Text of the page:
‘This is your last chance. After this, there is no turning back. You take the blue pill—the story ends, you wake up in your bed and believe whatever you want to believe. You take the red pill—you stay in wonderland, and I show you how deep the rabbit hole goes. Remember: all I’m offering is the truth. Nothing more.’ Such are the words of Morpheus in the cult film ‘The Matrix’. Morpheus offers our hero, Neo, a stark choice. Those of you who have watched the film know that Neo took the red pill. Neo chose to face the facts. But what choice do we make in our coaching and leadership? How much truth can we take?
In psychological terms, the blue pill represents denial. Denial has got itself a bad name yet it is a perfectly natural and useful tool for dealing with times of acute stress. If you are diagnosed with a life-threatening disease it is perfectly reasonable to temporarily block out the shock of this news in order to allow you to keep functioning on a day-to-day basis. If you are sacked from your senior leadership role denial may also be part of the process of temporarily protecting your ego from the full force of the blow and so enabling you to adapt to the new situation over a period of time. Denial is a pain-killer; it is psychological aspirin.
So far so good. It seems that denial is good news. What’s the problem? The problem is that we can become addicted to the use of denial and therefore fail to take timely and appropriate action to resolve underlying issues. Continuing the pain-killer analogy, currently I have tooth ache and I take codeine to relieve the pain. However, I have booked an appointment with the dentists to fill the infected tooth and afterwards I will no longer use the codeine. This is a good thing because the packet warns me that codeine is a mild opiate and if I use the pills for more than three days I risk becoming addicted to them.
If we become addicted to denial as our blue pill drug of choice then it impairs our decision-making because we are not allowing ourselves access to the full facts of the situation. More seriously, if we are in a leadership role then this can have grave consequences for the people we lead. For unlike the use of aspirin, the systemic use of denial is contagious. The leader turns a blind eye and, before you know what has happened, the whole team has turned a blind eye. Why wouldn’t they? Over time, we can create whole organisations and societies that are addicted to denial as a means of getting by. We create bubbles of denial. Inside the bubble, life is sweet. Outside the bubble, there is carnage. But if you are in the bubble you don’t care. Why would you? You just keep taking the blue pills. Until one day, the bubble bursts…and the heavens come crashing in.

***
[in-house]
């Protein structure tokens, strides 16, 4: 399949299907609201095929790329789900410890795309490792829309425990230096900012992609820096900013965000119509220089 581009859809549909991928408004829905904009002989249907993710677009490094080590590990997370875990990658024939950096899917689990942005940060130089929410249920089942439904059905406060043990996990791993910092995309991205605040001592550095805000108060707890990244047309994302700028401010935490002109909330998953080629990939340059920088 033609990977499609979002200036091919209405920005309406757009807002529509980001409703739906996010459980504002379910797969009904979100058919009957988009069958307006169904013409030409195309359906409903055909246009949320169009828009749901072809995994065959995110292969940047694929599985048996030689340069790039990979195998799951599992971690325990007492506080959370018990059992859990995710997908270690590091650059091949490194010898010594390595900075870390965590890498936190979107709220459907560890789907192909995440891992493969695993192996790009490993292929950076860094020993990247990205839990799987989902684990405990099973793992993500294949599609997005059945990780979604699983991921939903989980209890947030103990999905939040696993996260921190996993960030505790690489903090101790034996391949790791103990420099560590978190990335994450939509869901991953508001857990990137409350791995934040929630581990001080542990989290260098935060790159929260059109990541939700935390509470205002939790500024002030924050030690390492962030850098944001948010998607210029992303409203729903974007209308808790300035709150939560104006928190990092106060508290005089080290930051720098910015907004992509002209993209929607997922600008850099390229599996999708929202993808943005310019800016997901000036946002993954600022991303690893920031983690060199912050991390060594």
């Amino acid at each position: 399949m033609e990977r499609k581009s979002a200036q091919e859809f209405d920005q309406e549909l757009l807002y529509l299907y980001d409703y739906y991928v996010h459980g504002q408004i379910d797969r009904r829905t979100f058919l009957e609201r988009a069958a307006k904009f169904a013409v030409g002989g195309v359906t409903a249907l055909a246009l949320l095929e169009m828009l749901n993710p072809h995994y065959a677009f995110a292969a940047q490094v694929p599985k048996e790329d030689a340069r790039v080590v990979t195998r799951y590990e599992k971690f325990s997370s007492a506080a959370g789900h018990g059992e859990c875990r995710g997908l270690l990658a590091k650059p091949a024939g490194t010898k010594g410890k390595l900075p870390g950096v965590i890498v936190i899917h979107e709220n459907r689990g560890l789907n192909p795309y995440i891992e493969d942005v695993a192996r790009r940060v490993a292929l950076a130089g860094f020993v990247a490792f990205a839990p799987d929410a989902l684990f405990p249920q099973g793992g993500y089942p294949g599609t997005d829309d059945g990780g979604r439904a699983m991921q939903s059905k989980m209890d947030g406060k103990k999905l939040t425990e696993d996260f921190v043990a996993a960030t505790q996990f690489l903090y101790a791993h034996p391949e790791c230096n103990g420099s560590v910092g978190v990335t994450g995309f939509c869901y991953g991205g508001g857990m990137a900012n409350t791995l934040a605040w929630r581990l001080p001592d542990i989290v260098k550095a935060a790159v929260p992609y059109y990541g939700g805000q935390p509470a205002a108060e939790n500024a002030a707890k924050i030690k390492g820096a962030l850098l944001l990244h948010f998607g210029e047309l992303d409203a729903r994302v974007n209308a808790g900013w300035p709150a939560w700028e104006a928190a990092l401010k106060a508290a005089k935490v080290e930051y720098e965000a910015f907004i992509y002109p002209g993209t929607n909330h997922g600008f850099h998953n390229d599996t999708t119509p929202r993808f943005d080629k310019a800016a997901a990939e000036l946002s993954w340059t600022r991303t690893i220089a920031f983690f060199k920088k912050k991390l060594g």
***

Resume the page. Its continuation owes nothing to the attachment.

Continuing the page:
The tools of challenging coaching are designed to prick the bubbles of denial before they take hold in a leadership system. Whether it be the use of feedback, accountability, courageous goal-setting, tension or systems thinking these are all antidotes to denial. They are all red pills. Red pills to be administered on a daily basis in any situation where blue-pill thinking has gone from being a short-term, effective pain-killer to being a debilitating and endemic leadership blindness.
Now you may read this and think it is all very well but it doesn’t apply to my leadership or my organisation. But, in a world infected with denial, how would you know this to be true? How would you know what you are missing until it is too late? You’ll only know if you keep taking the red pills. You’ll only know if you keep demanding the truth.